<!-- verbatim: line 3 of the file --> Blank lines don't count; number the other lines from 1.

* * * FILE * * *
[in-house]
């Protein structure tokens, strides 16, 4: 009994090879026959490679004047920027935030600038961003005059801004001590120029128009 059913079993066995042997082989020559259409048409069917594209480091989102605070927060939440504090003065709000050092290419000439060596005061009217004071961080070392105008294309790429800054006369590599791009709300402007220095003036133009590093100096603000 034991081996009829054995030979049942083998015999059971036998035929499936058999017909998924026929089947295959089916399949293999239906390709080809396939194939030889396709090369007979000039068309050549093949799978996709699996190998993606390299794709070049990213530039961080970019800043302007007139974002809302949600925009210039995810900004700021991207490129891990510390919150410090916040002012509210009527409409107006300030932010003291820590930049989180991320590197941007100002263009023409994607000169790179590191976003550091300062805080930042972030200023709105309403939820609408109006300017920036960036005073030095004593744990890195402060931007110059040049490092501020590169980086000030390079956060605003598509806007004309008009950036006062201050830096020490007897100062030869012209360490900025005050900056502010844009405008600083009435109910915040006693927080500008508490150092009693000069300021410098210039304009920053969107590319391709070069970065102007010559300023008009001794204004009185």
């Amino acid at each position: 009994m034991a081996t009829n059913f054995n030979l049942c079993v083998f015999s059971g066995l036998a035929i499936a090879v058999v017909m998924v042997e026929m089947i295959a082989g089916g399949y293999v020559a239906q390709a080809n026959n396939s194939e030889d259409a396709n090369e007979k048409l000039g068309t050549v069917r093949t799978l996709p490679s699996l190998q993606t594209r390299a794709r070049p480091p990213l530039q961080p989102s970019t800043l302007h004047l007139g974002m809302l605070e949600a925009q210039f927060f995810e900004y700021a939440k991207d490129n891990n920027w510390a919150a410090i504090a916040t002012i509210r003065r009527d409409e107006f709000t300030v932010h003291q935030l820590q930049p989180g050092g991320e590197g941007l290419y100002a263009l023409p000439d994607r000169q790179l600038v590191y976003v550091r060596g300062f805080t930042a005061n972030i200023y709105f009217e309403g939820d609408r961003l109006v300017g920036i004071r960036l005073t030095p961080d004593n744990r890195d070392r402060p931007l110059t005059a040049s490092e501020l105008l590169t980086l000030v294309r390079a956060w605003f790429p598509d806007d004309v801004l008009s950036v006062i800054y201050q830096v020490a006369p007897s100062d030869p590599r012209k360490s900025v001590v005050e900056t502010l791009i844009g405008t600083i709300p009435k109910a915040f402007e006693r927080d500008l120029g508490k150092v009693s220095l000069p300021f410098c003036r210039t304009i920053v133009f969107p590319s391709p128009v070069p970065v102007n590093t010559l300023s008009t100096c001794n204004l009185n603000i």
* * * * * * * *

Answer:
């Amino acid at each position: 009994m034991a081996t009829n059913f054995n030979l049942c079993v083998f015999s059971g066995l036998a035929i499936a090879v058999v017909m998924v042997e026929m089947i295959a082989g089916g399949y293999v020559a239906q390709a080809n026959n396939s194939e030889d259409a396709n090369e007979k048409l000039g068309t050549v069917r093949t799978l996709p490679s699996l190998q993606t594209r390299a794709r070049p480091p990213l530039q961080p989102s970019t800043l302007h004047l007139g974002m809302l605070e949600a925009q210039f927060f995810e900004y700021a939440k991207d490129n891990n920027w510390a919150a410090i504090a916040t002012i509210r003065r009527d409409e107006f709000t300030v932010h003291q935030l820590q930049p989180g050092g991320e590197g941007l290419y100002a263009l023409p000439d994607r000169q790179l600038v590191y976003v550091r060596g300062f805080t930042a005061n972030i200023y709105f009217e309403g939820d609408r961003l109006v300017g920036i004071r960036l005073t030095p961080d004593n744990r890195d070392r402060p931007l110059t005059a040049s490092e501020l105008l590169t980086l000030v294309r390079a956060w605003f790429p598509d806007d004309v801004l008009s950036v006062i800054y201050q830096v020490a006369p007897s100062d030869p590599r012209k360490s900025v001590v005050e900056t502010l791009i844009g405008t600083i709300p009435k109910a915040f402007e006693r927080d500008l120029g508490k150092v009693s220095l000069p300021f410098c003036r210039t304009i920053v133009f969107p590319s391709p128009v070069p970065v102007n590093t010559l300023s008009t100096c001794n204004l009185n603000i």